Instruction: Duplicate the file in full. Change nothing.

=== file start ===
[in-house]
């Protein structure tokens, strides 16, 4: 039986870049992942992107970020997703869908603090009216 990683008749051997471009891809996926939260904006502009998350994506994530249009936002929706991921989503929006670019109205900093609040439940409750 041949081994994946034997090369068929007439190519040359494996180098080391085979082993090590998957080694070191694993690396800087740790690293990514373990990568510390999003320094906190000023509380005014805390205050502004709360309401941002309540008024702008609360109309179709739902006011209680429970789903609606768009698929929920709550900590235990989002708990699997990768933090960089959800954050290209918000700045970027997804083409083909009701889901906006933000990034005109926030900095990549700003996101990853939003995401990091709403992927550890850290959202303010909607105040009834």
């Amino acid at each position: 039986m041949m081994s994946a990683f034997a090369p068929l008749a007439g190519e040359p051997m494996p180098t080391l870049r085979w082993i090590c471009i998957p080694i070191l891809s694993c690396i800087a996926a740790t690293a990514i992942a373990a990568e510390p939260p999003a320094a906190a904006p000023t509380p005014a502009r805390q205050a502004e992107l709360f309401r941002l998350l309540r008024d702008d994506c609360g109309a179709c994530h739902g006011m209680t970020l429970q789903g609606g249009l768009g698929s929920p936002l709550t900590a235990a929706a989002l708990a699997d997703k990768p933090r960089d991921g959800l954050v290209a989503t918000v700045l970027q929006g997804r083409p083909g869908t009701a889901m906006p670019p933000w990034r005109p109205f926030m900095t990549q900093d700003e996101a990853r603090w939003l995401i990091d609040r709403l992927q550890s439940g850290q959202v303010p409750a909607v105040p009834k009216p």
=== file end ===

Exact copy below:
[in-house]
């Protein structure tokens, strides 16, 4: 039986870049992942992107970020997703869908603090009216 990683008749051997471009891809996926939260904006502009998350994506994530249009936002929706991921989503929006670019109205900093609040439940409750 041949081994994946034997090369068929007439190519040359494996180098080391085979082993090590998957080694070191694993690396800087740790690293990514373990990568510390999003320094906190000023509380005014805390205050502004709360309401941002309540008024702008609360109309179709739902006011209680429970789903609606768009698929929920709550900590235990989002708990699997990768933090960089959800954050290209918000700045970027997804083409083909009701889901906006933000990034005109926030900095990549700003996101990853939003995401990091709403992927550890850290959202303010909607105040009834």
């Amino acid at each position: 039986m041949m081994s994946a990683f034997a090369p068929l008749a007439g190519e040359p051997m494996p180098t080391l870049r085979w082993i090590c471009i998957p080694i070191l891809s694993c690396i800087a996926a740790t690293a990514i992942a373990a990568e510390p939260p999003a320094a906190a904006p000023t509380p005014a502009r805390q205050a502004e992107l709360f309401r941002l998350l309540r008024d702008d994506c609360g109309a179709c994530h739902g006011m209680t970020l429970q789903g609606g249009l768009g698929s929920p936002l709550t900590a235990a929706a989002l708990a699997d997703k990768p933090r960089d991921g959800l954050v290209a989503t918000v700045l970027q929006g997804r083409p083909g869908t009701a889901m906006p670019p933000w990034r005109p109205f926030m900095t990549q900093d700003e996101a990853r603090w939003l995401i990091d609040r709403l992927q550890s439940g850290q959202v303010p409750a909607v105040p009834k009216p």